Jewish immigration is free from the objection, so commonly urged against immigration in general, that it increases crime and pauperism. The Jewish quarter in New York, although more densely populated than any other tenement-house district, is rarely the scene of serious brawls or disturbances. Few policemen are to be seen here and these find but little demand for their services. The records of police courts are remarkably free from Jewish names. This is principally owing to their temperate habits, while their strong domestic virtues, their love of their wives and children, prevent family troubles whose settlement forms so large a part of the work of civil court and police justices. Statistics show that during the last few years, when Jewish immigration has so greatly increased, crime among this nationality has not shown a corresponding increase.

The whole number of Jewish prisoners in New York State is 360. This remarkably small number, in a State which contains so large a Jewish population, is a conclusive proof of their law-abiding character. In Sing Sing out of a total of 1,600 prisoners there are only 72 Jews, and of these 19 are Americans, leaving only 53 foreign-born. In Clinton prison among 900 there are 25 Jewish prisoners; in Auburn there are 36 Jews among 1,100 convicts. In the workhouse on Blackwell's Island, out of 1,100 inmates, there are only five Jews. The superintendent of the workhouse says that a Jew is seldom brought back a second time. There has never been a Jewish woman in the workhouse. In the penitentiary at Albany there are only two Jews among 700 prisoners. There is one Jewish prisoner in each of the penitentiaries of Syracuse, Rochester, and Buffalo. It is also a fact worthy of attention, that most of these prisoners have been convicted of petty crimes, into which they have been led by gambling practices. The Russian Jews are not addicted to this vice in their own country, but have acquired it in this country by the freedom with which pool rooms and policy-shops are allowed to flourish in our large cities, in open defiance of existing laws for their suppression.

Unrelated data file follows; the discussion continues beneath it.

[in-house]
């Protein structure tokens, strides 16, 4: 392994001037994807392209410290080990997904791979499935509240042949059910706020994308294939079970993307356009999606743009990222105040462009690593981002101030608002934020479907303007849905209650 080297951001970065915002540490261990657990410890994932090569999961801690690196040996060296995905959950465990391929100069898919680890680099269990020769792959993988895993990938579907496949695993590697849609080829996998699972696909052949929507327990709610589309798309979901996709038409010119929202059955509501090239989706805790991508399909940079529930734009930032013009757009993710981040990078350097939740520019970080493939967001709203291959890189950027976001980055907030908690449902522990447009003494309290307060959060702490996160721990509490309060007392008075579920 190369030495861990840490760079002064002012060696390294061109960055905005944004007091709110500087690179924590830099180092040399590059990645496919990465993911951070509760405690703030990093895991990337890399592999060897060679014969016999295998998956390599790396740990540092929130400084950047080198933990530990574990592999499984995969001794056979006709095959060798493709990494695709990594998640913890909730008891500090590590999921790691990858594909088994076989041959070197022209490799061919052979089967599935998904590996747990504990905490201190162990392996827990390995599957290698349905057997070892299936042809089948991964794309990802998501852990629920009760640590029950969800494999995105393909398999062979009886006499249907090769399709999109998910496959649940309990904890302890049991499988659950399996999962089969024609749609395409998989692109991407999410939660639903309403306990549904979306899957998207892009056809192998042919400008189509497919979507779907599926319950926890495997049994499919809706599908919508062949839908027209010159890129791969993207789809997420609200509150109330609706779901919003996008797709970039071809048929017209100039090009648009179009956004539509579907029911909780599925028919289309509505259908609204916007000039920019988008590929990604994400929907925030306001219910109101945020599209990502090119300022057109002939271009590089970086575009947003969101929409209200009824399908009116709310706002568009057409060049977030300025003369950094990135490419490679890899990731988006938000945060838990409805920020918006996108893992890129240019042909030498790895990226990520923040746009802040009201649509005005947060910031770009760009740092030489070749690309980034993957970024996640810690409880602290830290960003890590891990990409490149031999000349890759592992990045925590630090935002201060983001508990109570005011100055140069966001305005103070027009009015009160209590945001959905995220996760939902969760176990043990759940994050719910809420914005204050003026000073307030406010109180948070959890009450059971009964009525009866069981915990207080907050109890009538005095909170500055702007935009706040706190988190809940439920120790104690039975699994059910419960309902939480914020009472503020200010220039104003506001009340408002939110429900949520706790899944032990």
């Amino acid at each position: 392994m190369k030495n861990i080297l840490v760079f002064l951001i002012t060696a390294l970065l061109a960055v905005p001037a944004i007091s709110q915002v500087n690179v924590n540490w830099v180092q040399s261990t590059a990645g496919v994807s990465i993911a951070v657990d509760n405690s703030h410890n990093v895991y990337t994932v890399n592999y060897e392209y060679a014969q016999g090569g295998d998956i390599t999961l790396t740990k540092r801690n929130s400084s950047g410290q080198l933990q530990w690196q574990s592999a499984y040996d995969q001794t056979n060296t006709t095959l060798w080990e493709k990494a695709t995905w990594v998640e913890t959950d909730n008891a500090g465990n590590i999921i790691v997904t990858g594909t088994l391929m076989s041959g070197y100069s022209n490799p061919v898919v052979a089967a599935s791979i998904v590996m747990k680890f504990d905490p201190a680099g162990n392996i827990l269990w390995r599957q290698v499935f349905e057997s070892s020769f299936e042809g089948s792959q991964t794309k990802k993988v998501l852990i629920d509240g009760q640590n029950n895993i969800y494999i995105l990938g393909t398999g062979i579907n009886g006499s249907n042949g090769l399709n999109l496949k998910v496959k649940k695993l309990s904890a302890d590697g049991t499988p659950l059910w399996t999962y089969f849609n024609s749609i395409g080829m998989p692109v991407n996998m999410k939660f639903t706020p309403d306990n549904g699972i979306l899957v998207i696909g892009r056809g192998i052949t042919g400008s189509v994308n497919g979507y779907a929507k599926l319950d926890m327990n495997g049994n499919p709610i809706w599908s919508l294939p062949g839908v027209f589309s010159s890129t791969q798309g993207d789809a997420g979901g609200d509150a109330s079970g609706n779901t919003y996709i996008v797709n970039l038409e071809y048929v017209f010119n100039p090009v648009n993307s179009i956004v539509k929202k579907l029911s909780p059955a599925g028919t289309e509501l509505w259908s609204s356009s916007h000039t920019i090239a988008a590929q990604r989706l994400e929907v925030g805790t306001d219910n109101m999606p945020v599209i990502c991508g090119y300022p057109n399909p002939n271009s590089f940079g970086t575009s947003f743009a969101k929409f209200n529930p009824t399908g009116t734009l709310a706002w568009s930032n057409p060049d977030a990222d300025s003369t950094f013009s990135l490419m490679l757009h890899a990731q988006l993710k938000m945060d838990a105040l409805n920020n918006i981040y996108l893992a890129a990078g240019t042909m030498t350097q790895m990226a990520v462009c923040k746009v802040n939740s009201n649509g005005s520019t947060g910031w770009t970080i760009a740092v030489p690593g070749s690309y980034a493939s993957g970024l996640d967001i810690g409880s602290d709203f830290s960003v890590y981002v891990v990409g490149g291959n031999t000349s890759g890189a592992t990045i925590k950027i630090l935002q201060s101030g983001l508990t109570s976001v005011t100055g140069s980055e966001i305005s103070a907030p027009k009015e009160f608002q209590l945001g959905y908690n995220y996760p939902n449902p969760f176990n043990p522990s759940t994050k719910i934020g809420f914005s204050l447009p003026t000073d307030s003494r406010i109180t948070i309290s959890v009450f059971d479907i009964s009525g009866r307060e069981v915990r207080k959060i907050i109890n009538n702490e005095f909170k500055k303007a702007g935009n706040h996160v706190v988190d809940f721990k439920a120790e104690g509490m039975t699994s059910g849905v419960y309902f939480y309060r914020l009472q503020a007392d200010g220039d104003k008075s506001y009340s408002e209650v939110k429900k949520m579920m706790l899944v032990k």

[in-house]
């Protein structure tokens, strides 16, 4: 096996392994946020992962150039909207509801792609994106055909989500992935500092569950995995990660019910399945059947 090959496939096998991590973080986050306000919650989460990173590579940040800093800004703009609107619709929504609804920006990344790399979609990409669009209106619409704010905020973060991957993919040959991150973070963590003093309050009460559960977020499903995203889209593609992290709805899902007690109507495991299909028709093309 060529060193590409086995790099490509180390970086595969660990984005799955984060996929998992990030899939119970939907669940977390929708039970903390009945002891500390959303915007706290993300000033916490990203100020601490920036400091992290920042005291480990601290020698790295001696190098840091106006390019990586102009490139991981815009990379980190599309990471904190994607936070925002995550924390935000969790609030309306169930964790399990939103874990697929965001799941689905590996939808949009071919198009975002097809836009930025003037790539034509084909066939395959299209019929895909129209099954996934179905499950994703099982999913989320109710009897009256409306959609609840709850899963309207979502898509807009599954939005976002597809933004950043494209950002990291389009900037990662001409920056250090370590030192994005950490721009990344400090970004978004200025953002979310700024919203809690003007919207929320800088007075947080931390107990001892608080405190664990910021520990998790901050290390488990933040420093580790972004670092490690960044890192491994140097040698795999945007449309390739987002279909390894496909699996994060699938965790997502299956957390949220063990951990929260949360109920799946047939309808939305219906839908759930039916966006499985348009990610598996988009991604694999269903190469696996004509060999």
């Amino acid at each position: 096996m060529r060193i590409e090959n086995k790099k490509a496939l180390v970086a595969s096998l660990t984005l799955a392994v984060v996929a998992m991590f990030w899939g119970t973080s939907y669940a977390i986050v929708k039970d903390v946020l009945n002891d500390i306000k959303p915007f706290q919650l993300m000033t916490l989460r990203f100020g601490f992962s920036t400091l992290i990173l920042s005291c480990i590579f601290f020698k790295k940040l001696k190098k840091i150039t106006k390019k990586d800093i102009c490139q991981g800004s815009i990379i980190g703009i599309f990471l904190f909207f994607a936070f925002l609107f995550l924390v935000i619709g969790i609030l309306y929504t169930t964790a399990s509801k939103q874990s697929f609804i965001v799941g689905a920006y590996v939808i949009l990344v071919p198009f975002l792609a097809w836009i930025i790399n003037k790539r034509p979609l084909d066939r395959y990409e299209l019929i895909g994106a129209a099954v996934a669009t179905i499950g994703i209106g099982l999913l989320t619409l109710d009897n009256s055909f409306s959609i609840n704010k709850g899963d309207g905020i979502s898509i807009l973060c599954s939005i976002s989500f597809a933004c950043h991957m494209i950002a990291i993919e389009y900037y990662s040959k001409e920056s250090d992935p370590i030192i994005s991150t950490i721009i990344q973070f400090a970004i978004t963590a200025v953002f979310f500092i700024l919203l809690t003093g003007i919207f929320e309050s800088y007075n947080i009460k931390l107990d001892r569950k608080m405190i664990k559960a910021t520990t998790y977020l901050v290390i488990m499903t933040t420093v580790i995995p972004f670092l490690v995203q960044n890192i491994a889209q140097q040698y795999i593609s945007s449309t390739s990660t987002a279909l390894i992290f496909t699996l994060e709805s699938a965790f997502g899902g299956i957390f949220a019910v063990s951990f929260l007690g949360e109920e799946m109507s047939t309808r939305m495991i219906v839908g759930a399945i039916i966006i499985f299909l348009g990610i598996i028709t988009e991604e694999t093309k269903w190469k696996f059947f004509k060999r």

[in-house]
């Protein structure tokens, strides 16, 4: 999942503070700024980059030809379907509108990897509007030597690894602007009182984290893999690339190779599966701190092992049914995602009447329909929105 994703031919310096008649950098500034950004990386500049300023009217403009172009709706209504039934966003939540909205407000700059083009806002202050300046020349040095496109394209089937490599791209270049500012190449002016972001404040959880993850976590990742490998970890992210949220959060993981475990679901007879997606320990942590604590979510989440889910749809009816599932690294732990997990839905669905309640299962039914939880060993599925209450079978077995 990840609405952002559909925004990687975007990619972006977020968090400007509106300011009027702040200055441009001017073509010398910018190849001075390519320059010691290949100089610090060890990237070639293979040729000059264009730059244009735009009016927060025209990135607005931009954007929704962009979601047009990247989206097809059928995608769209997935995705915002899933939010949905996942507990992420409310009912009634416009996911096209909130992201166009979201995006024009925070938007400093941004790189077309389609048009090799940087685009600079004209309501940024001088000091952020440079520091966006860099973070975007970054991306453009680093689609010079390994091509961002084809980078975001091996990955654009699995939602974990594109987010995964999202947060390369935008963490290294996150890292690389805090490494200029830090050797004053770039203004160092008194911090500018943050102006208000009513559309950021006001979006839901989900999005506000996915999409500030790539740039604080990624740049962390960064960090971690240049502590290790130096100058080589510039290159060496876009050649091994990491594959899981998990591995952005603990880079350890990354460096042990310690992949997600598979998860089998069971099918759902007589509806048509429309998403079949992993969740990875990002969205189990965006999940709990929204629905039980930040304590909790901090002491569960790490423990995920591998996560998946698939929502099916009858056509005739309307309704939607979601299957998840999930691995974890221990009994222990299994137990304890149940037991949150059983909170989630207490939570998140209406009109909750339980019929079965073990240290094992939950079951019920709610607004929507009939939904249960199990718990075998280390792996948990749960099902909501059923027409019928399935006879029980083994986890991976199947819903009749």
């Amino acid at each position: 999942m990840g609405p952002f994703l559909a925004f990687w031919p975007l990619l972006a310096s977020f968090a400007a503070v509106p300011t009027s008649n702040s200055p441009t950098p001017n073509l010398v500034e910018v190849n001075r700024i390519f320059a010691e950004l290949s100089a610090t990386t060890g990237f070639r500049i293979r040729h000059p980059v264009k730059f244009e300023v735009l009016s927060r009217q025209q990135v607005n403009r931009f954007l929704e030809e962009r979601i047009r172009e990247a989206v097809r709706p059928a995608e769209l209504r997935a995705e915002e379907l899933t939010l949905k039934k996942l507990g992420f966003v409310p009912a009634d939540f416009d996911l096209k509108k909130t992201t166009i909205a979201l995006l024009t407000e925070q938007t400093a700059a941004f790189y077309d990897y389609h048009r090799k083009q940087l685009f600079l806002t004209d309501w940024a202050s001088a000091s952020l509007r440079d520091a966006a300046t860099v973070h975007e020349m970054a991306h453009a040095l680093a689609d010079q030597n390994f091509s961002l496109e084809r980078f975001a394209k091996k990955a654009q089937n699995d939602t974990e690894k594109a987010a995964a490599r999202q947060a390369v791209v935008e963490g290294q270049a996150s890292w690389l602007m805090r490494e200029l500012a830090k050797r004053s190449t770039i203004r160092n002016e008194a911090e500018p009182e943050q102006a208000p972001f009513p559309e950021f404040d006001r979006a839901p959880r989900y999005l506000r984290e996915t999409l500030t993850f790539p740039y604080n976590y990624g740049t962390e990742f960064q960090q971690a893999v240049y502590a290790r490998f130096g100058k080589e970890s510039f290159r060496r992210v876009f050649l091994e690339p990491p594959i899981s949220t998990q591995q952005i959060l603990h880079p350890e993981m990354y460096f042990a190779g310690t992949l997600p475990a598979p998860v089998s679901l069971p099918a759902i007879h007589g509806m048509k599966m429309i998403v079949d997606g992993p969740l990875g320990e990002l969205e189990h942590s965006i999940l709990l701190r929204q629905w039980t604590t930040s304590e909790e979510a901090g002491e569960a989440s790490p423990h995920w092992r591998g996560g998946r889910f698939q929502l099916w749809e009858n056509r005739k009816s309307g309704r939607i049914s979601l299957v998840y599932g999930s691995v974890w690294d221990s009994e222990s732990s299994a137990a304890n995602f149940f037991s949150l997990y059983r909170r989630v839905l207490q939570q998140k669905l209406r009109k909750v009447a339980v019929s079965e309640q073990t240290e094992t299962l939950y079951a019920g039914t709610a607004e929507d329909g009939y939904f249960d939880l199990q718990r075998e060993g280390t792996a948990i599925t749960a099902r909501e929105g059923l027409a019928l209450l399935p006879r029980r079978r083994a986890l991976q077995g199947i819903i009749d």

The Russian Jews come here under the worst possible economic conditions, and are probably the poorest immigrants who land at Ellis Island; a property qualification wold operate to keep out most of them; still it is a well-known fact that fewer Jews become recipients of either public or private charity than persons of any other nationality. This should be heeded by those who think to improve the character of our immigration by the imposition of a property tax. For many years there were only two Jews in the almshouse on Blackwell's Island, but in 1892, out of a total of 2,170, there were 11 Jews, five men and six women. Among the 1,000 patients at Charity Hospital there are usually from 12 to 15 Jewish patients.

The business instinct of the Jew, the money-getting faculty, is popularly supposed to be much stronger than in other races. But this is owing to the conditions under which they have lived. By their exclusion from nearly all other occupations they have been forced to become almost entirely a trading and commercial class, and this has abnormally stimulated their business faculties as well as developed the traits of character which have rendered them most objectionable and offensive in popular estimation. As employers of labor they are neither better nor worse than other employers. The rich Jew, like the rich Christian, invariably buys his labor at the cheapest possible rates. If there should seem to be a greater tendency on the part of the Jewish manufacturer to exploit the worker, it is usually due to his lower conception of the standard of living. The Jew who here becomes the employer of labor has been obliged, perhaps, as a workman in Europe to live upon two or three dollars a week, and therefore it seems to him perfectly proper and just that his workmen and women should conform to the same standard of living.